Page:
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Industry & Technology

Blackhawks beaten out by Italian-designed copter for Air Force UH-1 replacement

Ars Technica - 1 hour 40 min ago

Enlarge / A military version of the Leonardo AW139 flown by the Qatar Emiri Air Force. A US version, built in partership with Boeing, has won the US Air Force's nuclear security helicopter competition. (credit: Boeing)

Just in time to avoid the end of the fiscal year, the US Air Force has finally selected a successor to the aged UH-1 Hueys used by the Air Force's nuclear missile security force: the MH-139, a militarized version of the AgustaWestland AW139 from the Italian aerospace and defense company Leonardo. The MH-139 was a joint bid by Leonardo and Boeing and will be built in the United States at Leonardo's facilities in Philadelphia. The award this morning is for $375 million, covering delivery of the first four helicopters. But the overall program could be worth up to $2.4 billion, delivering up to 84 helicopters, as well as training systems and support equipment.

The MH-139 beat out two separate bids to provide helicopters based on the Lockheed Martin Sikorsky H-60 Blackhawk—one from Lockheed for a new variant based on the helicopter being built for the Air Force's special operations squadrons, and another from Sierra Nevada Corporation that would have refurbished retired US Army UH-60s with new avionics. The competition had been held up by a pre-award protest by Lockheed Martin, and there had been concern that the Air Force would not be able to make a selection in time to avoid having to go back to Congress for reauthorization of the purchase.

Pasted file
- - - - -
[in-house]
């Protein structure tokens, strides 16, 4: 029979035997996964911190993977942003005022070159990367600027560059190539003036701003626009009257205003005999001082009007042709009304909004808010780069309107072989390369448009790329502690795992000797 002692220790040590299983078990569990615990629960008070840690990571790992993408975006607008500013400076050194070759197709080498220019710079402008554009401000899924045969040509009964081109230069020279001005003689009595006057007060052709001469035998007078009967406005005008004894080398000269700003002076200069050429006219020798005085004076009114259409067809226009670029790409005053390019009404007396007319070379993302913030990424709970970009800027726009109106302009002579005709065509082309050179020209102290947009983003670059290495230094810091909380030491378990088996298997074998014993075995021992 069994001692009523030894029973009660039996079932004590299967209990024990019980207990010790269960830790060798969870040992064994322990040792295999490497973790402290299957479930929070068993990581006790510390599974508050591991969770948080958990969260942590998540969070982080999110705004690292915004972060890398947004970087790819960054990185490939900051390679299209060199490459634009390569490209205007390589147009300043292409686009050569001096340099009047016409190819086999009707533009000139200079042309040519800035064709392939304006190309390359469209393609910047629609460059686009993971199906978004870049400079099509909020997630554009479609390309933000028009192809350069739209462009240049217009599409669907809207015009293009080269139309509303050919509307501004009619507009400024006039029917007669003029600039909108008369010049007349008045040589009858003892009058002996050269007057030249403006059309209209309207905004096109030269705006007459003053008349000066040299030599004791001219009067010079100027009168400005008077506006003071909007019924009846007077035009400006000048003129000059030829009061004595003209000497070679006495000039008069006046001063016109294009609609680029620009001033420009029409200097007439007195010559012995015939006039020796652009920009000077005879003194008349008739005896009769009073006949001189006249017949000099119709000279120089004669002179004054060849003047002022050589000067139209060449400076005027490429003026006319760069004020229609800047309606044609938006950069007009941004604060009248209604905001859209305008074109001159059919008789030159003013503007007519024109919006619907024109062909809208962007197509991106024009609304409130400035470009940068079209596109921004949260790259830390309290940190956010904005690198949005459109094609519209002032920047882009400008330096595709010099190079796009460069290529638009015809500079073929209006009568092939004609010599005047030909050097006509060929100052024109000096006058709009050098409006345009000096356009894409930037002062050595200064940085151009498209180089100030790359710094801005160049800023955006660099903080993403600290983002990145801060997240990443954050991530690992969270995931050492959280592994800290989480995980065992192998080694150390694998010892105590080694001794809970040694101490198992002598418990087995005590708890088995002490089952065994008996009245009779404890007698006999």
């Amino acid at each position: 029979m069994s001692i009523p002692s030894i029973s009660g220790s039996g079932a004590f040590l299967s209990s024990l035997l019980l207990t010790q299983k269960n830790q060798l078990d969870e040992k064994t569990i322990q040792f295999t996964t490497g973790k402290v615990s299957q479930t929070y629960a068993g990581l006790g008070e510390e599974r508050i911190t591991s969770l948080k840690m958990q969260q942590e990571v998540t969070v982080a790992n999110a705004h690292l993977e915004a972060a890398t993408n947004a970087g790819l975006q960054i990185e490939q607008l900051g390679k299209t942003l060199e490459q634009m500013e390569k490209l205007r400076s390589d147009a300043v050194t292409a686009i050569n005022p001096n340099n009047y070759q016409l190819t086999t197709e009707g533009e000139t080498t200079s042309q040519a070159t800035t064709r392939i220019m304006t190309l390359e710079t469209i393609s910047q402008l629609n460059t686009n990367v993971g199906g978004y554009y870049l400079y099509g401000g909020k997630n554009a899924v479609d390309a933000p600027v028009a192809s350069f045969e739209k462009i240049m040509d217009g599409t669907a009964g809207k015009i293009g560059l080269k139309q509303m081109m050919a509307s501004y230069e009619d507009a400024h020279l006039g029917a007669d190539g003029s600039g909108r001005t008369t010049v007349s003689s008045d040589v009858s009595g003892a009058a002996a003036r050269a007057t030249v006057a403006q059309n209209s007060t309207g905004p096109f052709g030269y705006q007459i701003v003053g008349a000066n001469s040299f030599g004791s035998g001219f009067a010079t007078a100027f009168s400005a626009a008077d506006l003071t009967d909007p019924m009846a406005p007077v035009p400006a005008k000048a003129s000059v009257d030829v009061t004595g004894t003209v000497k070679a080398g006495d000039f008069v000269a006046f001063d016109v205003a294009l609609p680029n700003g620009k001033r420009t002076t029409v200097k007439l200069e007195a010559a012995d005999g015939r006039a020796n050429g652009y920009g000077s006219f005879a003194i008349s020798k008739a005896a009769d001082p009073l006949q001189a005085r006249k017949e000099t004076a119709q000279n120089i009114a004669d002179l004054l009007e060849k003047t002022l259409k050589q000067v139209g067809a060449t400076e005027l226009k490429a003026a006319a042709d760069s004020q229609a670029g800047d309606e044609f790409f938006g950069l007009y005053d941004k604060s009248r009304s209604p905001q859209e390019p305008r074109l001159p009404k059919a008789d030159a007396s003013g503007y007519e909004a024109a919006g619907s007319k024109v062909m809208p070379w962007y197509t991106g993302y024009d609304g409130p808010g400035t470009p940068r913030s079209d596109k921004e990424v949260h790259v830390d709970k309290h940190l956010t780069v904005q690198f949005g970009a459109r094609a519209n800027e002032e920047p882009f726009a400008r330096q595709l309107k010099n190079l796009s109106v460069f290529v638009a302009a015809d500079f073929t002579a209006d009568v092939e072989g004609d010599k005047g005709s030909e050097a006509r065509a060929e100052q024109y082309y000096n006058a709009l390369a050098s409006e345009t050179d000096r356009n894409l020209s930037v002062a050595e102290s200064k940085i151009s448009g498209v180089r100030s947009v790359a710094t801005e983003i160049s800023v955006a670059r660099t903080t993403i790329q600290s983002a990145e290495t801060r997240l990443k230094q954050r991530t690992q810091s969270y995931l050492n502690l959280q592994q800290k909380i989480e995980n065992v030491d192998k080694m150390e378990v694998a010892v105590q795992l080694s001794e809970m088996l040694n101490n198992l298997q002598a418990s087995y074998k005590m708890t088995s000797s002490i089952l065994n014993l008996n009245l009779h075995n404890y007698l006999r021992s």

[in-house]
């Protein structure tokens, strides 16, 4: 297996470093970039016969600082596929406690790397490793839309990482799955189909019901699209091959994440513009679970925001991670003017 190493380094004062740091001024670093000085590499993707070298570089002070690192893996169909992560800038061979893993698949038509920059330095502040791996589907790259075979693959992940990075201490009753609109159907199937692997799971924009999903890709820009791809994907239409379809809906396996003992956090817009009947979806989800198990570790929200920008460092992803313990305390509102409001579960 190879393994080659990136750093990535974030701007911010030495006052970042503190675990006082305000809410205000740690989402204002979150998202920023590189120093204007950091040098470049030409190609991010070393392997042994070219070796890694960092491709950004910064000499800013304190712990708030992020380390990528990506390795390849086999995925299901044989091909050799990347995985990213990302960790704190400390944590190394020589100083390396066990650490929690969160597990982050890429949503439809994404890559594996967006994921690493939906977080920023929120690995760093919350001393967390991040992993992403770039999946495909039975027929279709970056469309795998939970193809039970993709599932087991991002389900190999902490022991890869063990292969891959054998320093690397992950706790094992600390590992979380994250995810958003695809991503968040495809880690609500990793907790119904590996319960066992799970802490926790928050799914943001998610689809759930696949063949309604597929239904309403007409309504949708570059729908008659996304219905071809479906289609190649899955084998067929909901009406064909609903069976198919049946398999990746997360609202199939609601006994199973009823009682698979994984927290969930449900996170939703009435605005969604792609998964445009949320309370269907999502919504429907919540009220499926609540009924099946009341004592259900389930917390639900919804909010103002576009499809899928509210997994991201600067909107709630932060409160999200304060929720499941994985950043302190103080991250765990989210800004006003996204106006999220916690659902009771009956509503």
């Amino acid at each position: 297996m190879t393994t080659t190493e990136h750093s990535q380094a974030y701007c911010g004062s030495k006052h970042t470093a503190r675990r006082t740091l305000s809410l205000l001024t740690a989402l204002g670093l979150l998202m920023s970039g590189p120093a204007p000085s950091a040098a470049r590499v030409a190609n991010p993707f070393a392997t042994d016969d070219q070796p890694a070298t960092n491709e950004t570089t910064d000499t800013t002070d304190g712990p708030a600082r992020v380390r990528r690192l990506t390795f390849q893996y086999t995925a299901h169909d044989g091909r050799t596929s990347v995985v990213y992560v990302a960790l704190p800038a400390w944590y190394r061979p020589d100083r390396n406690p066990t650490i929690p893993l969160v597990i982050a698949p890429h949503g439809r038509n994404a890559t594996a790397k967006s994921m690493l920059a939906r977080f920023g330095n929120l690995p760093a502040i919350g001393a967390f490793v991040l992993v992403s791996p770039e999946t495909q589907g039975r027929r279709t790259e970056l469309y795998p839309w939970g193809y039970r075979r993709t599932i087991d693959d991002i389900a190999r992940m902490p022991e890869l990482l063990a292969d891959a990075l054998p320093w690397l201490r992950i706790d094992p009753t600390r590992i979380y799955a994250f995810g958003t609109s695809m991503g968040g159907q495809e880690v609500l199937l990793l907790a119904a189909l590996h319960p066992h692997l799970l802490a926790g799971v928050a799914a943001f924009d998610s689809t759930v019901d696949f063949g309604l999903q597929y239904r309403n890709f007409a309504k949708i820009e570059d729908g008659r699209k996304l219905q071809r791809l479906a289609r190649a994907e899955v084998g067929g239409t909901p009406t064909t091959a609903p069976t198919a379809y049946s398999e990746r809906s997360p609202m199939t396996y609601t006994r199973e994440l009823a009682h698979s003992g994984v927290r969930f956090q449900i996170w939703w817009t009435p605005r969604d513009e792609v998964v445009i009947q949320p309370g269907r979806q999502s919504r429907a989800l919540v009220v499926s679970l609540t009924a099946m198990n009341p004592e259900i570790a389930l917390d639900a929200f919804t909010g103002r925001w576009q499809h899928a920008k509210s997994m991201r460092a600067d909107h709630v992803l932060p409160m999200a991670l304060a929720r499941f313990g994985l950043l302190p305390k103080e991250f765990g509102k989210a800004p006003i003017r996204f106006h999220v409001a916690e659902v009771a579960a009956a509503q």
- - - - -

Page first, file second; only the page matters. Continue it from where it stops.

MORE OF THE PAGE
The Blackhawk was the original pick to win the program, which the Air Force had intended to simply sole-source to Sikorsky. But then the service's procurement team decided to put the program up for bid, and the competition paid off for the Air Force. The overall price tag of the helicopter program came down considerably from what the Air Force originally expected to pay—an estimated $4.1 billion. "Strong competition drove down costs for the program, resulting in $1.7 billion in savings to the taxpayer,” said Secretary of the Air Force Heather Wilson in a statement on the award.

Read 3 remaining paragraphs | Comments

Office 2019 lumbers to the stage once more as Microsoft promises future releases

The Register - 1 hour 45 min ago
Office 365 seen lurking in the wings, sharpening an axe

What might well be the last non-cloudy version of Microsoft Office has been nudged gently into the light.…

Qualcomm accuses Apple of giving chip secrets to Intel - CNET

cNET.com - News - 1 hour 50 min ago
The chipmaker says Apple stole source code and other confidential information.